The DNC has the fix in, but they still need to maintain some semblance of optics. If they are too obvious, they run the risk of even their low-potential base recognizing a rigged outcome and react by staying home for the general. The DNC and its donors probably would definitely prefer Bloomberg to either Bernie or Elizabeth. If Bloomberg dropped a billion into the DNC's basket, they'd love him.

 
At 1:34 PM, Blogger Ten Bears said...

I'm seeing the very real possibility of another write-in None of the Above ...

 
At 1:54 PM, Anonymous Anonymous said...

I'm guessing that nobody else was 'uncomfortable' with AOC (our HERO?) wishing that Bloomberg, instead of buying the democrap nom for president, BUY STATE LEGISLATURES (for democraps presumably)!!

fundamentalist neoliberalism. everything is for sale. period.

fucking shithole!

 
At 2:03 PM, Anonymous Anonymous said...

@1:25 pm

More wisdom from the nitwit who considers Obama to be the second-worst President of all time after Trump with both of them (obviously) ahead of Dubya Bush. Several hundred thousand Iraqis would like a word with you, but they can't talk on account of BEING DEAD.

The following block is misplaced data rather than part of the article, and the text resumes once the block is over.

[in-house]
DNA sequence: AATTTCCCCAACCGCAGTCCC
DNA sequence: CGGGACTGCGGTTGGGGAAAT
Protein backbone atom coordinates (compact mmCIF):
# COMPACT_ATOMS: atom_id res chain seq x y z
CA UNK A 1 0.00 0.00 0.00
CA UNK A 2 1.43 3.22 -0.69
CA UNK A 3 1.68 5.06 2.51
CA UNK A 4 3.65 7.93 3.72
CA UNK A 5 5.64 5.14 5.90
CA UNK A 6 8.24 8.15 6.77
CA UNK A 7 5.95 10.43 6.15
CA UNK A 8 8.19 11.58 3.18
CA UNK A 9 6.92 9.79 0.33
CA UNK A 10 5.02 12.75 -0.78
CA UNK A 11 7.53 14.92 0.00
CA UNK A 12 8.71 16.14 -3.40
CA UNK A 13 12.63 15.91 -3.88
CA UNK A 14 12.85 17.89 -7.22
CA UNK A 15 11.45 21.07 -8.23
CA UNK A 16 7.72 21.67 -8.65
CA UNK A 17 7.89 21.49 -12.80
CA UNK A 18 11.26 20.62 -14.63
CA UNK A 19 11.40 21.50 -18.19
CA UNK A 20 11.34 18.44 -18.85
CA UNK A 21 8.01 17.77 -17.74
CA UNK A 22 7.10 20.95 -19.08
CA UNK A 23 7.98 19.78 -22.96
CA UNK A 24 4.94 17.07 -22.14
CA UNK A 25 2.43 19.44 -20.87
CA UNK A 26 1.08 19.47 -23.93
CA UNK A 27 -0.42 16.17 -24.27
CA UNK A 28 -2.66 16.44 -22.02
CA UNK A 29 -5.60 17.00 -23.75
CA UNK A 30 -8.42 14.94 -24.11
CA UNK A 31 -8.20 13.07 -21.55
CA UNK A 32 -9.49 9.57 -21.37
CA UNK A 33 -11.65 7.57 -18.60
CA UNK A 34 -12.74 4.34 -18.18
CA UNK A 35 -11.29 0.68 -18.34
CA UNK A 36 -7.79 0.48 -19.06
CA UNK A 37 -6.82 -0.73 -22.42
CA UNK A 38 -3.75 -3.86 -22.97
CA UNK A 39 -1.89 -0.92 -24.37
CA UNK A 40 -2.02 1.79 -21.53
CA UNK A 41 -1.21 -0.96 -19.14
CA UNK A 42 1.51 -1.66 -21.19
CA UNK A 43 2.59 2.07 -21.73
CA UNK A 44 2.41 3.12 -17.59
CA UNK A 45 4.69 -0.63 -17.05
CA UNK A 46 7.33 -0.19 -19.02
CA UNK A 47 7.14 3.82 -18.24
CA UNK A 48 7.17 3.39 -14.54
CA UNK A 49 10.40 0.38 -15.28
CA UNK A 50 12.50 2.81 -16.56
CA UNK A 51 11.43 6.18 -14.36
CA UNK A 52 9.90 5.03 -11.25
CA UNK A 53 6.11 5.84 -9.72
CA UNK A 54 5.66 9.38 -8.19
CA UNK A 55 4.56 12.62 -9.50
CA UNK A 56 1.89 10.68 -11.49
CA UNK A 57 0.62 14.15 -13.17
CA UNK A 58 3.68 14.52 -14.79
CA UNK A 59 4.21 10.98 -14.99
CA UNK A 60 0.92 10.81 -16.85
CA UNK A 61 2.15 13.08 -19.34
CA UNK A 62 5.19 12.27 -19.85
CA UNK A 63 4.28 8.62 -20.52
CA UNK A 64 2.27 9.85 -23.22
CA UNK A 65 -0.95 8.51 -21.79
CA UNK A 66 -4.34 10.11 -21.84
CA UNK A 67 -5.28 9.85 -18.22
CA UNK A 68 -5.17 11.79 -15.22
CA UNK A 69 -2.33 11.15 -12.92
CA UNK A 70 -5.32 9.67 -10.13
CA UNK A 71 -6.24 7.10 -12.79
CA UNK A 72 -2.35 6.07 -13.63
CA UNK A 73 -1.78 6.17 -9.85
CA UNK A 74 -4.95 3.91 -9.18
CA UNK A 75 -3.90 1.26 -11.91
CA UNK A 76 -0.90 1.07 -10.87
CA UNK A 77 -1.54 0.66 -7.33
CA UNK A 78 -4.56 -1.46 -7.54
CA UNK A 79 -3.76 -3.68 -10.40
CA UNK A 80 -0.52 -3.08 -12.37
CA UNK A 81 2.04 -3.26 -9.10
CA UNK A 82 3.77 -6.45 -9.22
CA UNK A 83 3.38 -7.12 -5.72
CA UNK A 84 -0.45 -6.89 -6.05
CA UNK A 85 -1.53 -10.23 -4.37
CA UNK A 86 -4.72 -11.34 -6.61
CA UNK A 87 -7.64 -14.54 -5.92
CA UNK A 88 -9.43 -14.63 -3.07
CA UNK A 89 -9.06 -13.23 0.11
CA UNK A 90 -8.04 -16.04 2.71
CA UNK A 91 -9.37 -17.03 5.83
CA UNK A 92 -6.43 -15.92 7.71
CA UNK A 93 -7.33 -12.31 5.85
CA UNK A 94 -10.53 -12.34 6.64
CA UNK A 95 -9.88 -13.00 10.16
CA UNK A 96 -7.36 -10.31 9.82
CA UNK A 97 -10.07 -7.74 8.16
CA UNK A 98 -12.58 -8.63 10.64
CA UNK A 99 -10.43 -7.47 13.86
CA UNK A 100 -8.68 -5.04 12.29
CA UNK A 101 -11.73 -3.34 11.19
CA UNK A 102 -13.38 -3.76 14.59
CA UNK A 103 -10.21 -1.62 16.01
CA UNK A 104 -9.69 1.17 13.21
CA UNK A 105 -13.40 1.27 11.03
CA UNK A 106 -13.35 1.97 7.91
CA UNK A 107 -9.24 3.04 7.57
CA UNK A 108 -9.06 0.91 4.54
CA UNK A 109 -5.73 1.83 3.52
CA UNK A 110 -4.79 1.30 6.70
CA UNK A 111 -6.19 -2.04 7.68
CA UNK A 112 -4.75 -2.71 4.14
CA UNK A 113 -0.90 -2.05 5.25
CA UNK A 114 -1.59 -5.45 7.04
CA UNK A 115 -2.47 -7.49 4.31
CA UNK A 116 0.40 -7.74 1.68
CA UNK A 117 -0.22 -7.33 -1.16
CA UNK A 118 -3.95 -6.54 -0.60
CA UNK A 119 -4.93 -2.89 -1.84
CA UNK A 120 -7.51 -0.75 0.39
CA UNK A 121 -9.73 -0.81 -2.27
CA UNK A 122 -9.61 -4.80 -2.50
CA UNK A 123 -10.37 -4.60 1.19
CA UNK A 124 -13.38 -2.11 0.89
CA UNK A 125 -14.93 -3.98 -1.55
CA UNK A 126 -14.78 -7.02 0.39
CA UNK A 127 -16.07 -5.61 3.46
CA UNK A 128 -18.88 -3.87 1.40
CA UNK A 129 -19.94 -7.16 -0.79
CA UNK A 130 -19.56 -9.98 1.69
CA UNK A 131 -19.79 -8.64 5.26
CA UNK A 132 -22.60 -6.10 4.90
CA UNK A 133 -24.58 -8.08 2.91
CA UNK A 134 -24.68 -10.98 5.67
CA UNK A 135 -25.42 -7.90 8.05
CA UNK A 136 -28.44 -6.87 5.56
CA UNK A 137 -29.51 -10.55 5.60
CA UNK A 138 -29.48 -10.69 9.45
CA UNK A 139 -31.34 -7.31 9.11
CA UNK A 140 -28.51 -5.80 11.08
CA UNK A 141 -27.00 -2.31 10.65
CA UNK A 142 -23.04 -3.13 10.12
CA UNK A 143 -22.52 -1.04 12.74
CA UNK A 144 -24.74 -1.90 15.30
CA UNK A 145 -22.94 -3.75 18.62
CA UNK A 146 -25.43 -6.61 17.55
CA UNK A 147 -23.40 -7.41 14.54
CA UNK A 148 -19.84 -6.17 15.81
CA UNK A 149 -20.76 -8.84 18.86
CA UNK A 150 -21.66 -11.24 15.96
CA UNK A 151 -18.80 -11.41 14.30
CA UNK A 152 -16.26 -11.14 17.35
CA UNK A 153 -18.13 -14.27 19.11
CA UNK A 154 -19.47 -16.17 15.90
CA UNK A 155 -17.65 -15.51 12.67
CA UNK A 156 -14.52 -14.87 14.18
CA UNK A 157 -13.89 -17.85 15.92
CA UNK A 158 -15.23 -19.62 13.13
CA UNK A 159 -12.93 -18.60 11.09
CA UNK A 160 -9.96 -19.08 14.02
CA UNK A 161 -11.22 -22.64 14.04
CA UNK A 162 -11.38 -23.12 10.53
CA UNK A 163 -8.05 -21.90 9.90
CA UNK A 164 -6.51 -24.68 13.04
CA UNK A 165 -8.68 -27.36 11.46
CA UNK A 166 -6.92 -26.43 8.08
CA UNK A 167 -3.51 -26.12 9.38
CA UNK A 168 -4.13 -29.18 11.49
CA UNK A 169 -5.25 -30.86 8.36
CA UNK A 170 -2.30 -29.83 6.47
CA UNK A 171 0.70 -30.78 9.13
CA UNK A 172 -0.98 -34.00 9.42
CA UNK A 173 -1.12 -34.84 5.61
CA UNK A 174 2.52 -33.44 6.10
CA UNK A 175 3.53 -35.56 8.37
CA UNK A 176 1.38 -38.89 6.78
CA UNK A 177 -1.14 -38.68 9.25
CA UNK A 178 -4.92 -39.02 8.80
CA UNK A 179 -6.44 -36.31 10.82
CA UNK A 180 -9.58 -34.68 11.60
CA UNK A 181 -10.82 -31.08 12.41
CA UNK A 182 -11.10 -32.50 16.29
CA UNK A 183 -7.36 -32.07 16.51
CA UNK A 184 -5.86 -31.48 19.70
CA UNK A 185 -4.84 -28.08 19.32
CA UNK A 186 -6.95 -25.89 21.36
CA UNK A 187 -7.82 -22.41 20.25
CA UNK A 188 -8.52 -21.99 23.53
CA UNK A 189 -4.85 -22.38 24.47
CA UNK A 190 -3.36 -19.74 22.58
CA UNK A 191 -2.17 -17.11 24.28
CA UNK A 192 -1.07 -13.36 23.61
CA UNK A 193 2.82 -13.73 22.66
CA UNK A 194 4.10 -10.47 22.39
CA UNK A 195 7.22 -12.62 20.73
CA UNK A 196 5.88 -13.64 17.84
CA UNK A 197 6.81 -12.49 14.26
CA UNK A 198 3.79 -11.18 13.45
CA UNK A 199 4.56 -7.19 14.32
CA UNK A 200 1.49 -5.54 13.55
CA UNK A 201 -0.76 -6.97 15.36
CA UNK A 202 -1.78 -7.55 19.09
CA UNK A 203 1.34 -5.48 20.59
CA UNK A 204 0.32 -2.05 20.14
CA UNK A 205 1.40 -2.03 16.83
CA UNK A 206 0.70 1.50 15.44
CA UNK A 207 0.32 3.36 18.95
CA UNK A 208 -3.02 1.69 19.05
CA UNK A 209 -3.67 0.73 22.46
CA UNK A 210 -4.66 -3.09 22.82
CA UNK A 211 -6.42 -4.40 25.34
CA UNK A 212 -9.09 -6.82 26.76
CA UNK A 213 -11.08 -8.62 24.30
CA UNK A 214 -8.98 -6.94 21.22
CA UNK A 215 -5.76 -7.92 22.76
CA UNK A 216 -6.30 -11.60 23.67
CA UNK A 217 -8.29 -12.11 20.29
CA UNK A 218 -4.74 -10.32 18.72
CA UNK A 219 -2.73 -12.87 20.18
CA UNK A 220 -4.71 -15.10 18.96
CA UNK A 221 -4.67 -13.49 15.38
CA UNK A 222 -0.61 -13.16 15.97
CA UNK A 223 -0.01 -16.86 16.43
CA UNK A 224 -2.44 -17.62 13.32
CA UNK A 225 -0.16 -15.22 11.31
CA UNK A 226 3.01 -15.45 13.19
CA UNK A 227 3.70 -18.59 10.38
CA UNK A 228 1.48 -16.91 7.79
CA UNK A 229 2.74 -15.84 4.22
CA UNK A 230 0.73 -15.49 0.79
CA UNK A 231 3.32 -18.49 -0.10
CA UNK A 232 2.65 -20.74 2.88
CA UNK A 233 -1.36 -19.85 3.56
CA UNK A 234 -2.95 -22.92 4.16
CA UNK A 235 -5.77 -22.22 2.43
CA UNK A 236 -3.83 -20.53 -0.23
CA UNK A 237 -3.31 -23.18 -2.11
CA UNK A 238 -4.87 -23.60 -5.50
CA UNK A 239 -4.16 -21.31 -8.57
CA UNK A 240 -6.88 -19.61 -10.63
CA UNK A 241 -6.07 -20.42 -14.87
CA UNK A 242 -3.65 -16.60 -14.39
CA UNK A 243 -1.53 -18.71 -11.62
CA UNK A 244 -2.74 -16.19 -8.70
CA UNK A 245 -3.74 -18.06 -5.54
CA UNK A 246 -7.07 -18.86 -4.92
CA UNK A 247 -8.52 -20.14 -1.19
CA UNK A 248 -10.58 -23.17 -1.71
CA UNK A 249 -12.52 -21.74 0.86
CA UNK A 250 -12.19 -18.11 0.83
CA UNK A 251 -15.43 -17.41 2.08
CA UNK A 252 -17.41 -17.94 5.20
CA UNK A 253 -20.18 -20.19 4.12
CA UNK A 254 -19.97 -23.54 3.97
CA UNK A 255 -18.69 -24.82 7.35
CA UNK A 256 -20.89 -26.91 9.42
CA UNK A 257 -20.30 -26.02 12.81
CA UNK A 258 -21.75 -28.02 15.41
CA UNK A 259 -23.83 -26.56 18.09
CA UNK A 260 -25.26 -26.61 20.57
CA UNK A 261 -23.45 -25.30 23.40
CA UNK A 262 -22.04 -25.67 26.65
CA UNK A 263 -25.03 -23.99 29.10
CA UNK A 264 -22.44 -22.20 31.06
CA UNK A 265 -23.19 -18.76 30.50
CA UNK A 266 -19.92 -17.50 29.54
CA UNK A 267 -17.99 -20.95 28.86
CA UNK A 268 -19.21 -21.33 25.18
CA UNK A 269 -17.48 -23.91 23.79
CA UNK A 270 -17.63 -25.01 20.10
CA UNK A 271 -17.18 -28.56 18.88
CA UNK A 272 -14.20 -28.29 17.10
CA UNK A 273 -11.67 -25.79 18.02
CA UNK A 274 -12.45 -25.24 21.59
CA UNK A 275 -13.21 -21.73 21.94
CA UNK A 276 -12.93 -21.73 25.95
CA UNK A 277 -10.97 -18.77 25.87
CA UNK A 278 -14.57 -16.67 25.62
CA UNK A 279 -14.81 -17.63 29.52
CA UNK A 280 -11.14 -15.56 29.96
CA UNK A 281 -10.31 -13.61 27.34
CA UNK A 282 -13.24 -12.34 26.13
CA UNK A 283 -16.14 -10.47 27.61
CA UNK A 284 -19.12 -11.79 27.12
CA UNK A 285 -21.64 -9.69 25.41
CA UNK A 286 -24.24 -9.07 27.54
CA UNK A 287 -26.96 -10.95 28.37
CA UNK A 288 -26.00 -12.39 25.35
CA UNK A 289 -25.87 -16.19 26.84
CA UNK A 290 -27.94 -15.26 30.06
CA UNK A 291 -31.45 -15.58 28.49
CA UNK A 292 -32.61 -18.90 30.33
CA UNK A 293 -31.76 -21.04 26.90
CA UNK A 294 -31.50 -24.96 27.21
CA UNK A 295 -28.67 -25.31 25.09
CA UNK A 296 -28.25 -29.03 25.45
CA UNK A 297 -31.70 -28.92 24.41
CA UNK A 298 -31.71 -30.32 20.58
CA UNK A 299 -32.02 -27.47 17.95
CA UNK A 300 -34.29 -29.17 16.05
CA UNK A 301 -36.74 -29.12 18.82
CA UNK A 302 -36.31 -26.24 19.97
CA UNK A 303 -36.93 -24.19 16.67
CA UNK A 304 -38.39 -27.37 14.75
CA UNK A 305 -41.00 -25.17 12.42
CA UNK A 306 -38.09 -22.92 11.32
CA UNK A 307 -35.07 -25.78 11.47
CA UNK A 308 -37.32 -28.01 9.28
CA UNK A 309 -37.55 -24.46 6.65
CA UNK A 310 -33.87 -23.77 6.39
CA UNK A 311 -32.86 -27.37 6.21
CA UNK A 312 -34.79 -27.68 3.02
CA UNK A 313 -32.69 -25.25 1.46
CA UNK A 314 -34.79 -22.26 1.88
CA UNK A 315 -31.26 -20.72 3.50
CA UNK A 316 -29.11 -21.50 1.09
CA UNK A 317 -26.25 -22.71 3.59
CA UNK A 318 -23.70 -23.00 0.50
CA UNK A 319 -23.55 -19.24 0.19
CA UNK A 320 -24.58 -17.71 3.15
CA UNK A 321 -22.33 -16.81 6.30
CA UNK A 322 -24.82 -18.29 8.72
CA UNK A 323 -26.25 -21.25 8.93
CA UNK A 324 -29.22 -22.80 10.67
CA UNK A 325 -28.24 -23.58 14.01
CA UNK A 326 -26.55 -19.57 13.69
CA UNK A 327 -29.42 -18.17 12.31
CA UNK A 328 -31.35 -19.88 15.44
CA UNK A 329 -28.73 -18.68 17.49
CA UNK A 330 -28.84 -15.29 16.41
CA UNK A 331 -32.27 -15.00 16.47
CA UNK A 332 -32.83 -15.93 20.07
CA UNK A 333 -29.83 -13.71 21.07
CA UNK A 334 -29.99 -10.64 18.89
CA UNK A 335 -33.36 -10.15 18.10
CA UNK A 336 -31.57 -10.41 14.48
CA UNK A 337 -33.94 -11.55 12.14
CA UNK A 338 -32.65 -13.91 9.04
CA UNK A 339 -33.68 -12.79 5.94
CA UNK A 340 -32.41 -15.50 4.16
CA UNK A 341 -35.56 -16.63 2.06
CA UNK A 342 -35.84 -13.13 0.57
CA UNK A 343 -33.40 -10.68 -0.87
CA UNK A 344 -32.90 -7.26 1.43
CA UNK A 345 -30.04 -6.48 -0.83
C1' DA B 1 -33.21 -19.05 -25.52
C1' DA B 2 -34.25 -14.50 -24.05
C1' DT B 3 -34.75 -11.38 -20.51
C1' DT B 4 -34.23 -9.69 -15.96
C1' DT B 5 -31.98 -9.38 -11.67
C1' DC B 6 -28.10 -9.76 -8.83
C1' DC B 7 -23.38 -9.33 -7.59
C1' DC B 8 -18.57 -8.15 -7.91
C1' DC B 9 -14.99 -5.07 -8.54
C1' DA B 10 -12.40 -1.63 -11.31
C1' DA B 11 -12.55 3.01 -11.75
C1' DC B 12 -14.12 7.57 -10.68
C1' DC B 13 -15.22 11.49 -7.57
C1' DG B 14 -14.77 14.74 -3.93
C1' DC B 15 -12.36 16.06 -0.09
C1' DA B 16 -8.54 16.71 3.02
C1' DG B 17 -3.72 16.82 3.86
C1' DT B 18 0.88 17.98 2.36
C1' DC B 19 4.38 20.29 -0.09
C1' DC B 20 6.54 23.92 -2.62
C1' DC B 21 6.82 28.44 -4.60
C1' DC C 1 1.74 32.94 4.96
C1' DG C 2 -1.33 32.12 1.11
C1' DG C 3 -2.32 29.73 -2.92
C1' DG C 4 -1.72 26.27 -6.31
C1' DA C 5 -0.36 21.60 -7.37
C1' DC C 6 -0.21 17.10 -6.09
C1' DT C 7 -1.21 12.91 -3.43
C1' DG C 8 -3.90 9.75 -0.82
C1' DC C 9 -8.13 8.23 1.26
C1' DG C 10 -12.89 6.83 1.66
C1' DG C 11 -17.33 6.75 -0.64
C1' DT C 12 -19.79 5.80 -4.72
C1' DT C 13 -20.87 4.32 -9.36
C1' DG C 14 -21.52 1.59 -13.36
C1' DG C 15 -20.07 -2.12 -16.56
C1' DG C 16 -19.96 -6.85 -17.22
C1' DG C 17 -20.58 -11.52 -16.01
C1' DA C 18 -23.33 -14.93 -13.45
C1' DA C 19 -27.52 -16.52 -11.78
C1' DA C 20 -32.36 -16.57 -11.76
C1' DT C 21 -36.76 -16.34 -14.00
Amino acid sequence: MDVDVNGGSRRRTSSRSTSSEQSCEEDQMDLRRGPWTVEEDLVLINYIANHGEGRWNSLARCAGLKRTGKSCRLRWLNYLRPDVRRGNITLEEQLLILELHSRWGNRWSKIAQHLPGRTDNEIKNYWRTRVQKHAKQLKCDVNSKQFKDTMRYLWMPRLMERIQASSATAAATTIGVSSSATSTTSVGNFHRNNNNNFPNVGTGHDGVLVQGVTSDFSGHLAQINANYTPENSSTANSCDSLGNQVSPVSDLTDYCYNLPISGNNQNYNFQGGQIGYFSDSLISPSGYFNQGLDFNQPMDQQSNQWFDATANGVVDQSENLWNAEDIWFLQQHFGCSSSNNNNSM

Anyone who thinks a competent corporate/status quo dullard like Obama belongs at the top of that list is clearly deranged. Obama may suck bad, but worse than Reagan and Bush Jr.? No, not unless the person compiling the rankings is a blithering moron.

You're really dialing up the "angry" in your posts lately. Must be tough, living among all these stupid idiots who nonetheless manage things that are completely outside your abilities (like intimate relationships with other human beings). If you get depressed this holiday season, don't hesitate to kill yourself. Believe me, you will not be missed.

 
At 3:24 PM, Blogger Clif Brown said...

I don't think he has any chance of being president but his attempt to buy the office is testimony to how corrupt our election system is. And others with less to spend use the corrupt system but more indirectly than Bloomberg.